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Dining table

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Project by lateralus819 posted 06-05-2013 01:16 AM 818 views 1 time favorited 4 comments Add to Favorites Watch

Well proud to say i’m finally done with this thing and am able to (almost) use it. It’s been about 2 months in the making. Probably realistically, time wise, took about 2-3 weeks if i didn’t have setbacks. I started off originally with a 3/4” top which i tried gluing in 2 sections then gluing together to form a big panel, needless to say it didn’t pan out and that’s waiting to be turned into something. 2 weeks of acclimating wasted, not to mention other time. I didn’t give up and got some more material this time 8/4 sapele.

This really tested both my patience and my skill. Previous to this the only item’s I’ve really built were boxes and such. Did a lot of practicing, researching, YouTube etc. I think it came out okay.

Mortise and tenons for the legs also pinned with dowels.

Woods used were sapele for the top, maple for the breadboard ends and aprons, and genuine mahogany for the legs. Cool info about the maple- My supplier, has TONS of various hardwoods, you name it they have it, except for figured maple, they don’t have much, whatever they have is either rough cut (which isn’t good for me as i don’t have a jointer) or not very good quality. So every time i go in since I’m such a nut for flamed maple, i dig through every piece of the “hard maple” rack and ALWAYS find a killer piece that for some reason ends up there instead of the figured maple pile. I can usually spot the figuring on the side of the stack ;). That’s how i happened on the aprons and also the breadboards ends. I dug for at LEAST 2 hours through a 4×4” bin of 16’ 8/4 maple to find that piece and it WAS worth it.

The table is 48”x43”x38”. Was originally going to be over 50” long but do to a mess-up on one of my breadboard ends i had to cut a few inches off and start over. LOTS of hand planing the top, probably 3 hours just in that alone.

One application of trans tint vintage maple then sanded back then re-applied on the maple, 2 coats danish oil on the whole table, 2 coats of satin poly on the whole table. I had to sand the top down a few days ago because i accidentally sanded through the oil :x.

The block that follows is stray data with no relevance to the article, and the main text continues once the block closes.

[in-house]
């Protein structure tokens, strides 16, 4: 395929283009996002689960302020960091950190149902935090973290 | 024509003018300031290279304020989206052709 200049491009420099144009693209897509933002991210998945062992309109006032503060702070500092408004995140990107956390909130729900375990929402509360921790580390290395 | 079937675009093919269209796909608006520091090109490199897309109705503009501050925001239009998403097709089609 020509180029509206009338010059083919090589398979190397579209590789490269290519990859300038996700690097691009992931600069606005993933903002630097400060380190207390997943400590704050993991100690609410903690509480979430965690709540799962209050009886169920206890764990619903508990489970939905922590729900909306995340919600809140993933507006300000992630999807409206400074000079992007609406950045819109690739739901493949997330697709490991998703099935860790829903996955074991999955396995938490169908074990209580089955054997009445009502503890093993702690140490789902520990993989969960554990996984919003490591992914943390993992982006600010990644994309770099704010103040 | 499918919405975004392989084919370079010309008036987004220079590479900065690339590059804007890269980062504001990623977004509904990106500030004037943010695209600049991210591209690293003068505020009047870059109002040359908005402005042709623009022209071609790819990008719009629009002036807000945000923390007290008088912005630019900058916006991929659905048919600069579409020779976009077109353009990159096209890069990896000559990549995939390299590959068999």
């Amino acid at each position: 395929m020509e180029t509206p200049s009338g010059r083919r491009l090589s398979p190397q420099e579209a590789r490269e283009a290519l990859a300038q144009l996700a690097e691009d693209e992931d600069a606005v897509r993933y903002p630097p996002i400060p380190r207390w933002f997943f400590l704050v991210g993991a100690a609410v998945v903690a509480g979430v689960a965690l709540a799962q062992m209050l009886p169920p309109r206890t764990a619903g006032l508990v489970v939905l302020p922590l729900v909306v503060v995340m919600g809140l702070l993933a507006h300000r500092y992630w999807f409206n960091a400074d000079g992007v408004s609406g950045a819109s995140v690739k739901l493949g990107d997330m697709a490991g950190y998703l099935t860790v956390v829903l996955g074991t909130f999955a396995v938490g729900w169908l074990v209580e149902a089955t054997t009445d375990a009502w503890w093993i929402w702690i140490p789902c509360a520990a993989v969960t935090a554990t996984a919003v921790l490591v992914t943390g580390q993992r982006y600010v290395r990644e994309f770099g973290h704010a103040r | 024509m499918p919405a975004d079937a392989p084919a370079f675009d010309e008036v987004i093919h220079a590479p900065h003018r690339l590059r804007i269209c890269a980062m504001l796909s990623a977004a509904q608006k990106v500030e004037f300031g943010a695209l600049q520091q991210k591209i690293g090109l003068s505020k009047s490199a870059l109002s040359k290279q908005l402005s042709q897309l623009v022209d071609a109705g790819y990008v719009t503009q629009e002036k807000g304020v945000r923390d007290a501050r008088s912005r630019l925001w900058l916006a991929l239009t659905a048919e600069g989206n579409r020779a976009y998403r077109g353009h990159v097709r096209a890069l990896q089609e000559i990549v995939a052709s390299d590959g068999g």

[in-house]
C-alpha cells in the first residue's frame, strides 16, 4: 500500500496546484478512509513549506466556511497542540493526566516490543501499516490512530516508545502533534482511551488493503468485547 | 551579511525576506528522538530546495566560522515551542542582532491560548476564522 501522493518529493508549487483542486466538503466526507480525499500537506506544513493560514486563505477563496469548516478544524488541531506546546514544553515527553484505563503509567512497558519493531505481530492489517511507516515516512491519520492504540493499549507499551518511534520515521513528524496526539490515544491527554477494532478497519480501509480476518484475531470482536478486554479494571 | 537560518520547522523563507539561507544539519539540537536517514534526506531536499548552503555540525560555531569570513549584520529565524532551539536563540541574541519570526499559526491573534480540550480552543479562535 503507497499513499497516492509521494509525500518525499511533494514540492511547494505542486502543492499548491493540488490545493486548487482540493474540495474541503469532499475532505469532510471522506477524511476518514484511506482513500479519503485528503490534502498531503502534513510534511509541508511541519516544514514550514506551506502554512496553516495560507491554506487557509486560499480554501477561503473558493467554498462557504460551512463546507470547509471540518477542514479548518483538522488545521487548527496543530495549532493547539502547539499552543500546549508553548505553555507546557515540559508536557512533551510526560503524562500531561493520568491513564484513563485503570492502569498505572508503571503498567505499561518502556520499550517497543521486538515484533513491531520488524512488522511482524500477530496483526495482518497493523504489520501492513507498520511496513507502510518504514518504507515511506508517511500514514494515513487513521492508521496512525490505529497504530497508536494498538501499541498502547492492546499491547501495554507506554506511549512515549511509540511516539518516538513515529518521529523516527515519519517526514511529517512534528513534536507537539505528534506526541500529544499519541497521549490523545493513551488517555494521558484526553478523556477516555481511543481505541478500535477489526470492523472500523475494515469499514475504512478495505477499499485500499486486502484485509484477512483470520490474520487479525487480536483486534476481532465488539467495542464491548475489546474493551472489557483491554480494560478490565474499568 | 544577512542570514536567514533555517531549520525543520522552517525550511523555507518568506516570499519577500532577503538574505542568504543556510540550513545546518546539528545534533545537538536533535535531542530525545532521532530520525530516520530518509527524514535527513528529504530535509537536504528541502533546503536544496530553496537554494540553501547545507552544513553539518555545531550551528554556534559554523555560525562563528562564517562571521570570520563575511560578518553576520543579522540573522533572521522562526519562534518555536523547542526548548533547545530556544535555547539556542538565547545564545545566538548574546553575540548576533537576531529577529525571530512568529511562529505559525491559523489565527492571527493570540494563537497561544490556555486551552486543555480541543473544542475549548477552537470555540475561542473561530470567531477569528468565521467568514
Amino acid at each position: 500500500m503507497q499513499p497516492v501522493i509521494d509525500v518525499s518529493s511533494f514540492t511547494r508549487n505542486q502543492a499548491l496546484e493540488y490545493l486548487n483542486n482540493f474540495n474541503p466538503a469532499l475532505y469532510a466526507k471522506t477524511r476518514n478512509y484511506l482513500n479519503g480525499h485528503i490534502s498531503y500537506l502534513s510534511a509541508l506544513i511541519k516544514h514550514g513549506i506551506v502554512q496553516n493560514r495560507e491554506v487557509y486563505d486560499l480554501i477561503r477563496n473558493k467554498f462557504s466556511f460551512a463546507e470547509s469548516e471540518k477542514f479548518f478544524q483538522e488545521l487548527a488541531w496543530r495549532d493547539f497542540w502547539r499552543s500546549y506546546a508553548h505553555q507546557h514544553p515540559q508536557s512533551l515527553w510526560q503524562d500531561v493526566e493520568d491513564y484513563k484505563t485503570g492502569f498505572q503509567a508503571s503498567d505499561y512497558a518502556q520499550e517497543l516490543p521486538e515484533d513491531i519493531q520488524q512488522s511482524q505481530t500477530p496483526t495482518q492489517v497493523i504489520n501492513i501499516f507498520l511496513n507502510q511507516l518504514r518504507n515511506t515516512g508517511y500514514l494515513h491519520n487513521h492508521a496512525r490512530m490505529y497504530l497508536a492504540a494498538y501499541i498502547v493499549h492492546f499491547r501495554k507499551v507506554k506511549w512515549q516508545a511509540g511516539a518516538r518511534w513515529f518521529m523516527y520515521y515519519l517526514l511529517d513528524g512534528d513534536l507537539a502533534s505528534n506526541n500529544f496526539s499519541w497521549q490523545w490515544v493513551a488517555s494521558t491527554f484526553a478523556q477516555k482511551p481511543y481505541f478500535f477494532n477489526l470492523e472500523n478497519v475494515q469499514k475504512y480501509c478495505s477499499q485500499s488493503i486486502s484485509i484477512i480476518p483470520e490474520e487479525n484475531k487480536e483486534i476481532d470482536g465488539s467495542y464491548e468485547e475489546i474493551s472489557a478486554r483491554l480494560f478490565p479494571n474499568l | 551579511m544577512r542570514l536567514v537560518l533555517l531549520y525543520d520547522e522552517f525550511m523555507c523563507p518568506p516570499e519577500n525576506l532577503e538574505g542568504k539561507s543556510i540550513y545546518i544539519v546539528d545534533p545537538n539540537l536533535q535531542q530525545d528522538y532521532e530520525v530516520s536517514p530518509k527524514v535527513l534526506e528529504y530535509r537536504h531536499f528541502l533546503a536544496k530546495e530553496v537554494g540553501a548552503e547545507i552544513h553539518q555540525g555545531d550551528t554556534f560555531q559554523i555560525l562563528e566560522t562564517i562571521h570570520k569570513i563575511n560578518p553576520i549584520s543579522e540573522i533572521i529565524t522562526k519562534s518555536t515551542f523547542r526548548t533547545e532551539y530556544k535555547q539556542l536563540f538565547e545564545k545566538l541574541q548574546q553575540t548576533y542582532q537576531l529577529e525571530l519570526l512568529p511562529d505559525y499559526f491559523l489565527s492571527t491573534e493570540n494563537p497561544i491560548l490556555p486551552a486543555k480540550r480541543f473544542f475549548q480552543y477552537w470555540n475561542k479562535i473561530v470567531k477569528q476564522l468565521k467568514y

Overall, I’m probably about 75% happy with it, first time building a piece like this. I knew there would be error and mistakes. There is a gap at the BB ends which bugs me but I’ll live with it.

One more thing, i had a small offcut from the op 12”x12” that i wasn’t too sure what to make of it. turned into a napkin holder

Long read and i apologize, but i do hope you enjoy. I can’t take all the credit though, my 4 year old son helped a bit cleaning up and planing!

-- Never confuse mistakes with failure. Kevin





4 comments so far

View Ken90712's profile

Ken90712

14978 posts in 1856 days


#1 posted 06-05-2013 07:57 AM

Great looking table. I see the future Norm in one of the pics. How fun. Well done…

-- Ken, "Everyday above ground is a good day!"

View kdc68's profile

kdc68

1983 posts in 944 days


#2 posted 06-05-2013 10:21 AM

all the time and aggravation paid off….looks really good !

-- Measure "at least" twice and cut once

View garbonsai's profile

garbonsai

135 posts in 622 days


#3 posted 06-05-2013 07:49 PM

Nice work! I really like the wood choices.

-- Do not taunt Happy Fun Ball.

View Fishinbo's profile

Fishinbo

11252 posts in 843 days


#4 posted 06-07-2013 03:45 PM

Great work on those beautiful projects! Great wood combo and joinery on the table, great use of scraps on the holder and very nice little helper in the shop.

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